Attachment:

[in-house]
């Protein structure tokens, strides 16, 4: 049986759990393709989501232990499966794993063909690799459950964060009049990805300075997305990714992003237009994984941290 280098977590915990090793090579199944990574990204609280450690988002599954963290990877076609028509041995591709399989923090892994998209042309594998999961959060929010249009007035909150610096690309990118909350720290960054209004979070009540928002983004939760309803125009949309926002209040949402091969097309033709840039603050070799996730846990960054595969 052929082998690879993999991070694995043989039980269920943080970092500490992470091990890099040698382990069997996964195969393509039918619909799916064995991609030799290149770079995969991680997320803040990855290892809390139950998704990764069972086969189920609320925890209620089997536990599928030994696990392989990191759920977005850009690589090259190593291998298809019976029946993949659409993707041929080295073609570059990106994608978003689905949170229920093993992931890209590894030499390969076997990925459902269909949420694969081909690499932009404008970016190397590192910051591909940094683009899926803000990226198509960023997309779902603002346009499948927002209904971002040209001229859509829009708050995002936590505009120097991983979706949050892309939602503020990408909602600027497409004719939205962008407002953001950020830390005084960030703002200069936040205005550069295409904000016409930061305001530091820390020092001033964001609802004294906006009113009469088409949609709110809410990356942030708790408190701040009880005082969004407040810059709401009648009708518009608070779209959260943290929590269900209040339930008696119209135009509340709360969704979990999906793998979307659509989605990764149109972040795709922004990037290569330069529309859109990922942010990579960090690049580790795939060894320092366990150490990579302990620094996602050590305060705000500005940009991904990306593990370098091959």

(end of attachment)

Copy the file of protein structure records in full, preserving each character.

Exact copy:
[in-house]
């Protein structure tokens, strides 16, 4: 049986759990393709989501232990499966794993063909690799459950964060009049990805300075997305990714992003237009994984941290 280098977590915990090793090579199944990574990204609280450690988002599954963290990877076609028509041995591709399989923090892994998209042309594998999961959060929010249009007035909150610096690309990118909350720290960054209004979070009540928002983004939760309803125009949309926002209040949402091969097309033709840039603050070799996730846990960054595969 052929082998690879993999991070694995043989039980269920943080970092500490992470091990890099040698382990069997996964195969393509039918619909799916064995991609030799290149770079995969991680997320803040990855290892809390139950998704990764069972086969189920609320925890209620089997536990599928030994696990392989990191759920977005850009690589090259190593291998298809019976029946993949659409993707041929080295073609570059990106994608978003689905949170229920093993992931890209590894030499390969076997990925459902269909949420694969081909690499932009404008970016190397590192910051591909940094683009899926803000990226198509960023997309779902603002346009499948927002209904971002040209001229859509829009708050995002936590505009120097991983979706949050892309939602503020990408909602600027497409004719939205962008407002953001950020830390005084960030703002200069936040205005550069295409904000016409930061305001530091820390020092001033964001609802004294906006009113009469088409949609709110809410990356942030708790408190701040009880005082969004407040810059709401009648009708518009608070779209959260943290929590269900209040339930008696119209135009509340709360969704979990999906793998979307659509989605990764149109972040795709922004990037290569330069529309859109990922942010990579960090690049580790795939060894320092366990150490990579302990620094996602050590305060705000500005940009991904990306593990370098091959």